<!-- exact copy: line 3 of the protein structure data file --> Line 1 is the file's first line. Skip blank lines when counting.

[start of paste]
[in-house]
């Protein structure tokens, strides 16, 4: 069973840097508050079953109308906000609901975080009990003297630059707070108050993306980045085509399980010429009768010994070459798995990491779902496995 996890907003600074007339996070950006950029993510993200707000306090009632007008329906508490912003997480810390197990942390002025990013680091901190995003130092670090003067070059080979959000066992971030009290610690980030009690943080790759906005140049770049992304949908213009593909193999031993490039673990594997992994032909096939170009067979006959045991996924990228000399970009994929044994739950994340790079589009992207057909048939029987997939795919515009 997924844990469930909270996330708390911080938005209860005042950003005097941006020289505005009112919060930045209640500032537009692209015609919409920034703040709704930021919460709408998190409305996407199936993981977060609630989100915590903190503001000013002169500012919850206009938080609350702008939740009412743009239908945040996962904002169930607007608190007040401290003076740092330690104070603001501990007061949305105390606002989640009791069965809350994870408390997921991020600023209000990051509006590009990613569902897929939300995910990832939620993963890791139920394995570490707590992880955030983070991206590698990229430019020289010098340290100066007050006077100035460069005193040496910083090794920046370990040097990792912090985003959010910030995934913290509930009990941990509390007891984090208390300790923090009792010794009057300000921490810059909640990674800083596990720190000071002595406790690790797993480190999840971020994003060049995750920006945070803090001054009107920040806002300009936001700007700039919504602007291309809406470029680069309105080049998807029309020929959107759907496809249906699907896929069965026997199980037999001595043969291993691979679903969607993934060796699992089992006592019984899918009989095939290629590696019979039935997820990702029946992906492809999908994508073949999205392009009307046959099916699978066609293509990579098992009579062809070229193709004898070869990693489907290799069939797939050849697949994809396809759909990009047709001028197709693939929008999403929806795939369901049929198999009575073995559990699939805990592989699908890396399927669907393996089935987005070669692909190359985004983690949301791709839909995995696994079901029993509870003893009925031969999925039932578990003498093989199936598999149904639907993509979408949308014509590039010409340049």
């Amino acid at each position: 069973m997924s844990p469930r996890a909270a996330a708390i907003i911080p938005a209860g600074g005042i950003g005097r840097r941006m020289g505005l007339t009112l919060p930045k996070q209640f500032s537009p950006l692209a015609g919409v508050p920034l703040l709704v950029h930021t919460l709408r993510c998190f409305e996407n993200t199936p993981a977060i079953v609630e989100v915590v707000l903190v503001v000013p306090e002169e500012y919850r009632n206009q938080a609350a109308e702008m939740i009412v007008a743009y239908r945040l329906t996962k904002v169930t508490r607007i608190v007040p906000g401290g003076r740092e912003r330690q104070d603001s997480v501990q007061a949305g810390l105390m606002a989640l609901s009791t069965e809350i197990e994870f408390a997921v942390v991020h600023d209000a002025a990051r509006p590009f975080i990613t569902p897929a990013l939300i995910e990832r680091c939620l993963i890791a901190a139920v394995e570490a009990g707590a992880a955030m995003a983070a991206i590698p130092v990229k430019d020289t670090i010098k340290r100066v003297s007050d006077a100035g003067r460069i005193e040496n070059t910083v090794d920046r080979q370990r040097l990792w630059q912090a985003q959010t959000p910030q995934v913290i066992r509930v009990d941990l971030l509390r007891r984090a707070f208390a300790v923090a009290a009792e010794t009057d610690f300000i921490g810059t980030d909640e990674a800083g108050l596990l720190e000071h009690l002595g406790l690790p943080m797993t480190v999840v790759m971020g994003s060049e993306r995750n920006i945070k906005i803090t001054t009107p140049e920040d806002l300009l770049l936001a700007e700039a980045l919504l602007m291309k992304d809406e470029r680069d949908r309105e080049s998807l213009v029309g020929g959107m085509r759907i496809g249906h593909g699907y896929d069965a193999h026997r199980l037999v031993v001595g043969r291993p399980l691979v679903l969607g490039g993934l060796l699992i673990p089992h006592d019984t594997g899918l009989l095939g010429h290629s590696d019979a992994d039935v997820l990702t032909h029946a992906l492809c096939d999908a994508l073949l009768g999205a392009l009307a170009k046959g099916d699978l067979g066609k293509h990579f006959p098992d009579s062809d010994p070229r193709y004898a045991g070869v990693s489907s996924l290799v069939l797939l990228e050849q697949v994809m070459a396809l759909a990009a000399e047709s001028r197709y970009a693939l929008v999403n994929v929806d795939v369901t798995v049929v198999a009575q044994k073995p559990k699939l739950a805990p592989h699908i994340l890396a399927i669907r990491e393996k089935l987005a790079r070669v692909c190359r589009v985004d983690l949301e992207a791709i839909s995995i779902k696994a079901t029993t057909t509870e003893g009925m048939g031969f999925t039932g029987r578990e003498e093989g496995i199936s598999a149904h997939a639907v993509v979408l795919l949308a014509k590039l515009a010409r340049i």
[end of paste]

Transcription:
């Amino acid at each position: 069973m997924s844990p469930r996890a909270a996330a708390i907003i911080p938005a209860g600074g005042i950003g005097r840097r941006m020289g505005l007339t009112l919060p930045k996070q209640f500032s537009p950006l692209a015609g919409v508050p920034l703040l709704v950029h930021t919460l709408r993510c998190f409305e996407n993200t199936p993981a977060i079953v609630e989100v915590v707000l903190v503001v000013p306090e002169e500012y919850r009632n206009q938080a609350a109308e702008m939740i009412v007008a743009y239908r945040l329906t996962k904002v169930t508490r607007i608190v007040p906000g401290g003076r740092e912003r330690q104070d603001s997480v501990q007061a949305g810390l105390m606002a989640l609901s009791t069965e809350i197990e994870f408390a997921v942390v991020h600023d209000a002025a990051r509006p590009f975080i990613t569902p897929a990013l939300i995910e990832r680091c939620l993963i890791a901190a139920v394995e570490a009990g707590a992880a955030m995003a983070a991206i590698p130092v990229k430019d020289t670090i010098k340290r100066v003297s007050d006077a100035g003067r460069i005193e040496n070059t910083v090794d920046r080979q370990r040097l990792w630059q912090a985003q959010t959000p910030q995934v913290i066992r509930v009990d941990l971030l509390r007891r984090a707070f208390a300790v923090a009290a009792e010794t009057d610690f300000i921490g810059t980030d909640e990674a800083g108050l596990l720190e000071h009690l002595g406790l690790p943080m797993t480190v999840v790759m971020g994003s060049e993306r995750n920006i945070k906005i803090t001054t009107p140049e920040d806002l300009l770049l936001a700007e700039a980045l919504l602007m291309k992304d809406e470029r680069d949908r309105e080049s998807l213009v029309g020929g959107m085509r759907i496809g249906h593909g699907y896929d069965a193999h026997r199980l037999v031993v001595g043969r291993p399980l691979v679903l969607g490039g993934l060796l699992i673990p089992h006592d019984t594997g899918l009989l095939g010429h290629s590696d019979a992994d039935v997820l990702t032909h029946a992906l492809c096939d999908a994508l073949l009768g999205a392009l009307a170009k046959g099916d699978l067979g066609k293509h990579f006959p098992d009579s062809d010994p070229r193709y004898a045991g070869v990693s489907s996924l290799v069939l797939l990228e050849q697949v994809m070459a396809l759909a990009a000399e047709s001028r197709y970009a693939l929008v999403n994929v929806d795939v369901t798995v049929v198999a009575q044994k073995p559990k699939l739950a805990p592989h699908i994340l890396a399927i669907r990491e393996k089935l987005a790079r070669v692909c190359r589009v985004d983690l949301e992207a791709i839909s995995i779902k696994a079901t029993t057909t509870e003893g009925m048939g031969f999925t039932g029987r578990e003498e093989g496995i199936s598999a149904h997939a639907v993509v979408l795919l949308a014509k590039l515009a010409r340049i």